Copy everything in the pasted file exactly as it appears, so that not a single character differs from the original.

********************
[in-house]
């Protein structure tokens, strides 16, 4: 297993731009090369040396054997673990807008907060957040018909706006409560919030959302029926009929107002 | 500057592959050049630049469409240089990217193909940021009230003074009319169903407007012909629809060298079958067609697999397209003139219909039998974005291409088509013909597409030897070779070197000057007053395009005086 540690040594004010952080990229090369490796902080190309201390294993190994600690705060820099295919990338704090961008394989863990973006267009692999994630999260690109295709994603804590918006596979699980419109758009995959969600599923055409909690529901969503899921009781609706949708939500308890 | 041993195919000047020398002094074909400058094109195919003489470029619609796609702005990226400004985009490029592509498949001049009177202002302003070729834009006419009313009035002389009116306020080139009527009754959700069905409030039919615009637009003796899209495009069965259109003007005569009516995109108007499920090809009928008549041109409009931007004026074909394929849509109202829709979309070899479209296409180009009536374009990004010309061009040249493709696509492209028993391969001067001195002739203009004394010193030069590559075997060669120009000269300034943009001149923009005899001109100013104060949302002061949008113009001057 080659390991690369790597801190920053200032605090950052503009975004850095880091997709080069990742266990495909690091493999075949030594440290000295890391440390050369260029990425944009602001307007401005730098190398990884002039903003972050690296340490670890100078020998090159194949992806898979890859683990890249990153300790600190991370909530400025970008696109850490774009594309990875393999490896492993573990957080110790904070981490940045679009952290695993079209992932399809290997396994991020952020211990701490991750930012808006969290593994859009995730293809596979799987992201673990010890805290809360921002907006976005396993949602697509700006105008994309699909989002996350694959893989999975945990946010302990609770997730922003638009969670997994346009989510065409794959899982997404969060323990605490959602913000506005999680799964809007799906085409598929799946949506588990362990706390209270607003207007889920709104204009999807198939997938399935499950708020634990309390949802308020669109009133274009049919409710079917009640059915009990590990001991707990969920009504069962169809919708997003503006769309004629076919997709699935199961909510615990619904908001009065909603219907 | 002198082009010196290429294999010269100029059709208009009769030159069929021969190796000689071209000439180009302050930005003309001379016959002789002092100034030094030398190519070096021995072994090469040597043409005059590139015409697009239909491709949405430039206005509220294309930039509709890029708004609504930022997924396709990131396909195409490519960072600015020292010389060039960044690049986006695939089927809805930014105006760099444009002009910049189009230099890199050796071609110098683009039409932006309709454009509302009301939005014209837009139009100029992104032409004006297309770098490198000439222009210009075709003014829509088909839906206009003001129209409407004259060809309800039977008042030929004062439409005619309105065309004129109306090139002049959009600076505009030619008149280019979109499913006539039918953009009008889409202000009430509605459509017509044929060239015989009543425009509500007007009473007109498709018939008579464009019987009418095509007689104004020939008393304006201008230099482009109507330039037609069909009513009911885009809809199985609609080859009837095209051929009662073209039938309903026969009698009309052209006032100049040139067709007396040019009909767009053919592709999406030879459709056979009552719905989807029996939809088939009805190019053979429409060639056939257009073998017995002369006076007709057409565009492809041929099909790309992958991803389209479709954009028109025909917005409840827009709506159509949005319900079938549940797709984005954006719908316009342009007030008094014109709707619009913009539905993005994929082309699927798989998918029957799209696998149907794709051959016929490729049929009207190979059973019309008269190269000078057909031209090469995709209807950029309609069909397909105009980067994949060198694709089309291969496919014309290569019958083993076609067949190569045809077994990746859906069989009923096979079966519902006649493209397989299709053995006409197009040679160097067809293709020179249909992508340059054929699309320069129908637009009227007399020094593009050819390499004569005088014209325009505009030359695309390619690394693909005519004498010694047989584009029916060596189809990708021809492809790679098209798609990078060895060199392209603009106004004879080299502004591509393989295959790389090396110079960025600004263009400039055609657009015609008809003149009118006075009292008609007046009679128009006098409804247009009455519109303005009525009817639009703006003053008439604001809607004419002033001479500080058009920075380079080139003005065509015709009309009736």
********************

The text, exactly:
[in-house]
């Protein structure tokens, strides 16, 4: 297993731009090369040396054997673990807008907060957040018909706006409560919030959302029926009929107002 | 500057592959050049630049469409240089990217193909940021009230003074009319169903407007012909629809060298079958067609697999397209003139219909039998974005291409088509013909597409030897070779070197000057007053395009005086 540690040594004010952080990229090369490796902080190309201390294993190994600690705060820099295919990338704090961008394989863990973006267009692999994630999260690109295709994603804590918006596979699980419109758009995959969600599923055409909690529901969503899921009781609706949708939500308890 | 041993195919000047020398002094074909400058094109195919003489470029619609796609702005990226400004985009490029592509498949001049009177202002302003070729834009006419009313009035002389009116306020080139009527009754959700069905409030039919615009637009003796899209495009069965259109003007005569009516995109108007499920090809009928008549041109409009931007004026074909394929849509109202829709979309070899479209296409180009009536374009990004010309061009040249493709696509492209028993391969001067001195002739203009004394010193030069590559075997060669120009000269300034943009001149923009005899001109100013104060949302002061949008113009001057 080659390991690369790597801190920053200032605090950052503009975004850095880091997709080069990742266990495909690091493999075949030594440290000295890391440390050369260029990425944009602001307007401005730098190398990884002039903003972050690296340490670890100078020998090159194949992806898979890859683990890249990153300790600190991370909530400025970008696109850490774009594309990875393999490896492993573990957080110790904070981490940045679009952290695993079209992932399809290997396994991020952020211990701490991750930012808006969290593994859009995730293809596979799987992201673990010890805290809360921002907006976005396993949602697509700006105008994309699909989002996350694959893989999975945990946010302990609770997730922003638009969670997994346009989510065409794959899982997404969060323990605490959602913000506005999680799964809007799906085409598929799946949506588990362990706390209270607003207007889920709104204009999807198939997938399935499950708020634990309390949802308020669109009133274009049919409710079917009640059915009990590990001991707990969920009504069962169809919708997003503006769309004629076919997709699935199961909510615990619904908001009065909603219907 | 002198082009010196290429294999010269100029059709208009009769030159069929021969190796000689071209000439180009302050930005003309001379016959002789002092100034030094030398190519070096021995072994090469040597043409005059590139015409697009239909491709949405430039206005509220294309930039509709890029708004609504930022997924396709990131396909195409490519960072600015020292010389060039960044690049986006695939089927809805930014105006760099444009002009910049189009230099890199050796071609110098683009039409932006309709454009509302009301939005014209837009139009100029992104032409004006297309770098490198000439222009210009075709003014829509088909839906206009003001129209409407004259060809309800039977008042030929004062439409005619309105065309004129109306090139002049959009600076505009030619008149280019979109499913006539039918953009009008889409202000009430509605459509017509044929060239015989009543425009509500007007009473007109498709018939008579464009019987009418095509007689104004020939008393304006201008230099482009109507330039037609069909009513009911885009809809199985609609080859009837095209051929009662073209039938309903026969009698009309052209006032100049040139067709007396040019009909767009053919592709999406030879459709056979009552719905989807029996939809088939009805190019053979429409060639056939257009073998017995002369006076007709057409565009492809041929099909790309992958991803389209479709954009028109025909917005409840827009709506159509949005319900079938549940797709984005954006719908316009342009007030008094014109709707619009913009539905993005994929082309699927798989998918029957799209696998149907794709051959016929490729049929009207190979059973019309008269190269000078057909031209090469995709209807950029309609069909397909105009980067994949060198694709089309291969496919014309290569019958083993076609067949190569045809077994990746859906069989009923096979079966519902006649493209397989299709053995006409197009040679160097067809293709020179249909992508340059054929699309320069129908637009009227007399020094593009050819390499004569005088014209325009505009030359695309390619690394693909005519004498010694047989584009029916060596189809990708021809492809790679098209798609990078060895060199392209603009106004004879080299502004591509393989295959790389090396110079960025600004263009400039055609657009015609008809003149009118006075009292008609007046009679128009006098409804247009009455519109303005009525009817639009703006003053008439604001809607004419002033001479500080058009920075380079080139003005065509015709009309009736």